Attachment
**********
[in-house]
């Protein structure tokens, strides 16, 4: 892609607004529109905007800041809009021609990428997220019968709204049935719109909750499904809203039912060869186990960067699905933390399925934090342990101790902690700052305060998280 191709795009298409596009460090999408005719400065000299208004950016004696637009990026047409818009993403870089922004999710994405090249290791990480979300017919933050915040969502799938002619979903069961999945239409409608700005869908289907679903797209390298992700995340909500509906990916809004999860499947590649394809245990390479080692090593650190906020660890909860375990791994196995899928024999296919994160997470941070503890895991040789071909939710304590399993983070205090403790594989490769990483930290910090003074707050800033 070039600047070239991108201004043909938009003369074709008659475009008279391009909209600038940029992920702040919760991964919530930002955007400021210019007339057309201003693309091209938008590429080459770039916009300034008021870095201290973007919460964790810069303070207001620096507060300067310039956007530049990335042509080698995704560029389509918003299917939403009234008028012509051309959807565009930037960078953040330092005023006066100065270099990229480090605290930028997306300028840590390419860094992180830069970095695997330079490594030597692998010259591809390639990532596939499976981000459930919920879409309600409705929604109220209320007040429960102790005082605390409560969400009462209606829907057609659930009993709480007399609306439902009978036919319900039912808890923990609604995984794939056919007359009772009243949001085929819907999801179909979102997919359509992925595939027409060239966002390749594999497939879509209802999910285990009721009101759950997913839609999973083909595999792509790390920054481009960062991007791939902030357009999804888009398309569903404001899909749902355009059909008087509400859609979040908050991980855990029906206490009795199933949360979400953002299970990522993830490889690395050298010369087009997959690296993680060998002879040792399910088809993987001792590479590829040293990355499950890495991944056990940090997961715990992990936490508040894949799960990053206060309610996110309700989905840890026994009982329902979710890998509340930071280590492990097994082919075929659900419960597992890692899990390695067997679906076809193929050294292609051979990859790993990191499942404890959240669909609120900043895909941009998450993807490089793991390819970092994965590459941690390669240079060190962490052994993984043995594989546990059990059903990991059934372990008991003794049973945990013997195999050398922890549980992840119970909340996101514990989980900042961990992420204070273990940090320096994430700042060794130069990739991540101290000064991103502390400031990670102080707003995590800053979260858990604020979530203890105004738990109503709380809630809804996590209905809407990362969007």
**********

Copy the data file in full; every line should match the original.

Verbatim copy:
[in-house]
């Protein structure tokens, strides 16, 4: 892609607004529109905007800041809009021609990428997220019968709204049935719109909750499904809203039912060869186990960067699905933390399925934090342990101790902690700052305060998280 191709795009298409596009460090999408005719400065000299208004950016004696637009990026047409818009993403870089922004999710994405090249290791990480979300017919933050915040969502799938002619979903069961999945239409409608700005869908289907679903797209390298992700995340909500509906990916809004999860499947590649394809245990390479080692090593650190906020660890909860375990791994196995899928024999296919994160997470941070503890895991040789071909939710304590399993983070205090403790594989490769990483930290910090003074707050800033 070039600047070239991108201004043909938009003369074709008659475009008279391009909209600038940029992920702040919760991964919530930002955007400021210019007339057309201003693309091209938008590429080459770039916009300034008021870095201290973007919460964790810069303070207001620096507060300067310039956007530049990335042509080698995704560029389509918003299917939403009234008028012509051309959807565009930037960078953040330092005023006066100065270099990229480090605290930028997306300028840590390419860094992180830069970095695997330079490594030597692998010259591809390639990532596939499976981000459930919920879409309600409705929604109220209320007040429960102790005082605390409560969400009462209606829907057609659930009993709480007399609306439902009978036919319900039912808890923990609604995984794939056919007359009772009243949001085929819907999801179909979102997919359509992925595939027409060239966002390749594999497939879509209802999910285990009721009101759950997913839609999973083909595999792509790390920054481009960062991007791939902030357009999804888009398309569903404001899909749902355009059909008087509400859609979040908050991980855990029906206490009795199933949360979400953002299970990522993830490889690395050298010369087009997959690296993680060998002879040792399910088809993987001792590479590829040293990355499950890495991944056990940090997961715990992990936490508040894949799960990053206060309610996110309700989905840890026994009982329902979710890998509340930071280590492990097994082919075929659900419960597992890692899990390695067997679906076809193929050294292609051979990859790993990191499942404890959240669909609120900043895909941009998450993807490089793991390819970092994965590459941690390669240079060190962490052994993984043995594989546990059990059903990991059934372990008991003794049973945990013997195999050398922890549980992840119970909340996101514990989980900042961990992420204070273990940090320096994430700042060794130069990739991540101290000064991103502390400031990670102080707003995590800053979260858990604020979530203890105004738990109503709380809630809804996590209905809407990362969007």